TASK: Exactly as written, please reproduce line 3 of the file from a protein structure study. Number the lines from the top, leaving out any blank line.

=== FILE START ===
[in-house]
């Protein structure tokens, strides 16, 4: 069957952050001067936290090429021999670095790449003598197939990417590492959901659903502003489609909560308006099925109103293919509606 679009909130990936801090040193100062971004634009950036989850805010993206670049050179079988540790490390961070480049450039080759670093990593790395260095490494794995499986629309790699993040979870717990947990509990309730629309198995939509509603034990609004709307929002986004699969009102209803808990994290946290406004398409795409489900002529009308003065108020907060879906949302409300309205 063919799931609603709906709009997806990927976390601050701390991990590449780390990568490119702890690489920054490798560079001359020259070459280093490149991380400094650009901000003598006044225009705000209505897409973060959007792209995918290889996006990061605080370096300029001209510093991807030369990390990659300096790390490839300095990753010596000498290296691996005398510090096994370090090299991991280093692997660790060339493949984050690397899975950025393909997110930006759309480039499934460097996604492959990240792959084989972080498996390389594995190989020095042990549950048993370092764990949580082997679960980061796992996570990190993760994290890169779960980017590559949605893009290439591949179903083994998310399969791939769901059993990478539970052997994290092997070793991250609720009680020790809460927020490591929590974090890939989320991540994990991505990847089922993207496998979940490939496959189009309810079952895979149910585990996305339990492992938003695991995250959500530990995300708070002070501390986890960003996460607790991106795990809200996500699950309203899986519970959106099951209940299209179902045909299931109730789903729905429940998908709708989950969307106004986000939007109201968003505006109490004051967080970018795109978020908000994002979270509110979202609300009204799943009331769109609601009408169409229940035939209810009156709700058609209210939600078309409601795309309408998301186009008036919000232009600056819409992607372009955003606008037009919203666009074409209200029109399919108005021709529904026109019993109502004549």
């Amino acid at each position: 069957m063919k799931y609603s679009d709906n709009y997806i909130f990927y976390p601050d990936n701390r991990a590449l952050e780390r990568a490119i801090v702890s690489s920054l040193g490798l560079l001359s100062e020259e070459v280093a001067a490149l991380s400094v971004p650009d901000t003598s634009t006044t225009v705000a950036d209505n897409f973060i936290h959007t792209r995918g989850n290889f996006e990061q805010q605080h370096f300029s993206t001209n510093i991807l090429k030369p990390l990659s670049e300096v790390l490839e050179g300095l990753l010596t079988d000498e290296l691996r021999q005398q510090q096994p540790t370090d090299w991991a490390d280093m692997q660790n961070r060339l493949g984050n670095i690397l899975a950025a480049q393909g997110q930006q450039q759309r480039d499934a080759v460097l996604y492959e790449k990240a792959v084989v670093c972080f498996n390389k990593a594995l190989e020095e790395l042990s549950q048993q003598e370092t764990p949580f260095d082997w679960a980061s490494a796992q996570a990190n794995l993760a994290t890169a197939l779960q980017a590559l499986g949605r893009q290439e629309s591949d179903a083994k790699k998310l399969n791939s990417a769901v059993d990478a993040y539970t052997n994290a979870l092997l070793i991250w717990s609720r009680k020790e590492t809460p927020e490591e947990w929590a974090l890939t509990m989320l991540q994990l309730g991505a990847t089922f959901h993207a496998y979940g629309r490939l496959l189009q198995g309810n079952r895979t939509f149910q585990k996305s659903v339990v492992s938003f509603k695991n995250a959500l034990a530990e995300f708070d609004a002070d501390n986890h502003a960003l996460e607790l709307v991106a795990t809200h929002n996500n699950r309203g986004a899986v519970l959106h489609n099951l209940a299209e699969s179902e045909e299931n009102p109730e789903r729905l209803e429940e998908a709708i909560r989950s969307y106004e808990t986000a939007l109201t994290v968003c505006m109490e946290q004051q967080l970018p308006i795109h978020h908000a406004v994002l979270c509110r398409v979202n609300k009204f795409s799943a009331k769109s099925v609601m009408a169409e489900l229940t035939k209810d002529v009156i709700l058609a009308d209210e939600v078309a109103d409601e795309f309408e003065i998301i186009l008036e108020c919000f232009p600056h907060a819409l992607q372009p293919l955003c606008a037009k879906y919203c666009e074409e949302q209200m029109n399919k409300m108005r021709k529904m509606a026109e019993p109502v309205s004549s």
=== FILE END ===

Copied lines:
């Amino acid at each position: 069957m063919k799931y609603s679009d709906n709009y997806i909130f990927y976390p601050d990936n701390r991990a590449l952050e780390r990568a490119i801090v702890s690489s920054l040193g490798l560079l001359s100062e020259e070459v280093a001067a490149l991380s400094v971004p650009d901000t003598s634009t006044t225009v705000a950036d209505n897409f973060i936290h959007t792209r995918g989850n290889f996006e990061q805010q605080h370096f300029s993206t001209n510093i991807l090429k030369p990390l990659s670049e300096v790390l490839e050179g300095l990753l010596t079988d000498e290296l691996r021999q005398q510090q096994p540790t370090d090299w991991a490390d280093m692997q660790n961070r060339l493949g984050n670095i690397l899975a950025a480049q393909g997110q930006q450039q759309r480039d499934a080759v460097l996604y492959e790449k990240a792959v084989v670093c972080f498996n390389k990593a594995l190989e020095e790395l042990s549950q048993q003598e370092t764990p949580f260095d082997w679960a980061s490494a796992q996570a990190n794995l993760a994290t890169a197939l779960q980017a590559l499986g949605r893009q290439e629309s591949d179903a083994k790699k998310l399969n791939s990417a769901v059993d990478a993040y539970t052997n994290a979870l092997l070793i991250w717990s609720r009680k020790e590492t809460p927020e490591e947990w929590a974090l890939t509990m989320l991540q994990l309730g991505a990847t089922f959901h993207a496998y979940g629309r490939l496959l189009q198995g309810n079952r895979t939509f149910q585990k996305s659903v339990v492992s938003f509603k695991n995250a959500l034990a530990e995300f708070d609004a002070d501390n986890h502003a960003l996460e607790l709307v991106a795990t809200h929002n996500n699950r309203g986004a899986v519970l959106h489609n099951l209940a299209e699969s179902e045909e299931n009102p109730e789903r729905l209803e429940e998908a709708i909560r989950s969307y106004e808990t986000a939007l109201t994290v968003c505006m109490e946290q004051q967080l970018p308006i795109h978020h908000a406004v994002l979270c509110r398409v979202n609300k009204f795409s799943a009331k769109s099925v609601m009408a169409e489900l229940t035939k209810d002529v009156i709700l058609a009308d209210e939600v078309a109103d409601e795309f309408e003065i998301i186009l008036e108020c919000f232009p600056h907060a819409l992607q372009p293919l955003c606008a037009k879906y919203c666009e074409e949302q209200m029109n399919k409300m108005r021709k529904m509606a026109e019993p109502v309205s004549s």